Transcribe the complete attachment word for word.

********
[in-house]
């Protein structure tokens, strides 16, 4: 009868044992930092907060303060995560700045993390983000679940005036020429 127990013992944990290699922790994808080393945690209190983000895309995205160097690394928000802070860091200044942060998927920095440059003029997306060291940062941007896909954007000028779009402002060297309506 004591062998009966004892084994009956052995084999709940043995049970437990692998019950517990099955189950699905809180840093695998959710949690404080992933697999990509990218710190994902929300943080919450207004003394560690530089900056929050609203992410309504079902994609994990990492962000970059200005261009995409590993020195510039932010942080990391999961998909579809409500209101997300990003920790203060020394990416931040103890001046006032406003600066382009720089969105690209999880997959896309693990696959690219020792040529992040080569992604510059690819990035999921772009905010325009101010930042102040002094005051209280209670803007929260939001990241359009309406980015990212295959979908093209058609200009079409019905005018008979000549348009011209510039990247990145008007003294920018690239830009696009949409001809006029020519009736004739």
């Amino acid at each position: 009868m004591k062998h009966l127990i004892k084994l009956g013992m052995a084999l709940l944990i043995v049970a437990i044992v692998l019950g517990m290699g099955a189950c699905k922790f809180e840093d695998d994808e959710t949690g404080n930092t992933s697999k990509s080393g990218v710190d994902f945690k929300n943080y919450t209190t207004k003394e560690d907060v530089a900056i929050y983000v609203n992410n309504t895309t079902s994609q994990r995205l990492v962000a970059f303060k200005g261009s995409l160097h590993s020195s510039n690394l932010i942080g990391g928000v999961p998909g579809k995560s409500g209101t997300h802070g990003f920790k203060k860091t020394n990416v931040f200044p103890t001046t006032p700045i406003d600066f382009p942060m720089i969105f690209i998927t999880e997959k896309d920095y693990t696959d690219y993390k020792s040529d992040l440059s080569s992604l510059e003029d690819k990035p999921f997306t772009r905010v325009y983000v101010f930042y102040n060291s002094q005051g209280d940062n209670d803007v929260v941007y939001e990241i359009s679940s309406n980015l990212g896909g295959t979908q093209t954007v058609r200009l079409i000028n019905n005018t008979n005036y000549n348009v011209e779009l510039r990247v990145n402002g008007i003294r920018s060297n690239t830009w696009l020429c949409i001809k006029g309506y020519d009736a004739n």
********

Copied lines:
[in-house]
């Protein structure tokens, strides 16, 4: 009868044992930092907060303060995560700045993390983000679940005036020429 127990013992944990290699922790994808080393945690209190983000895309995205160097690394928000802070860091200044942060998927920095440059003029997306060291940062941007896909954007000028779009402002060297309506 004591062998009966004892084994009956052995084999709940043995049970437990692998019950517990099955189950699905809180840093695998959710949690404080992933697999990509990218710190994902929300943080919450207004003394560690530089900056929050609203992410309504079902994609994990990492962000970059200005261009995409590993020195510039932010942080990391999961998909579809409500209101997300990003920790203060020394990416931040103890001046006032406003600066382009720089969105690209999880997959896309693990696959690219020792040529992040080569992604510059690819990035999921772009905010325009101010930042102040002094005051209280209670803007929260939001990241359009309406980015990212295959979908093209058609200009079409019905005018008979000549348009011209510039990247990145008007003294920018690239830009696009949409001809006029020519009736004739």
């Amino acid at each position: 009868m004591k062998h009966l127990i004892k084994l009956g013992m052995a084999l709940l944990i043995v049970a437990i044992v692998l019950g517990m290699g099955a189950c699905k922790f809180e840093d695998d994808e959710t949690g404080n930092t992933s697999k990509s080393g990218v710190d994902f945690k929300n943080y919450t209190t207004k003394e560690d907060v530089a900056i929050y983000v609203n992410n309504t895309t079902s994609q994990r995205l990492v962000a970059f303060k200005g261009s995409l160097h590993s020195s510039n690394l932010i942080g990391g928000v999961p998909g579809k995560s409500g209101t997300h802070g990003f920790k203060k860091t020394n990416v931040f200044p103890t001046t006032p700045i406003d600066f382009p942060m720089i969105f690209i998927t999880e997959k896309d920095y693990t696959d690219y993390k020792s040529d992040l440059s080569s992604l510059e003029d690819k990035p999921f997306t772009r905010v325009y983000v101010f930042y102040n060291s002094q005051g209280d940062n209670d803007v929260v941007y939001e990241i359009s679940s309406n980015l990212g896909g295959t979908q093209t954007v058609r200009l079409i000028n019905n005018t008979n005036y000549n348009v011209e779009l510039r990247v990145n402002g008007i003294r920018s060297n690239t830009w696009l020429c949409i001809k006029g309506y020519d009736a004739n």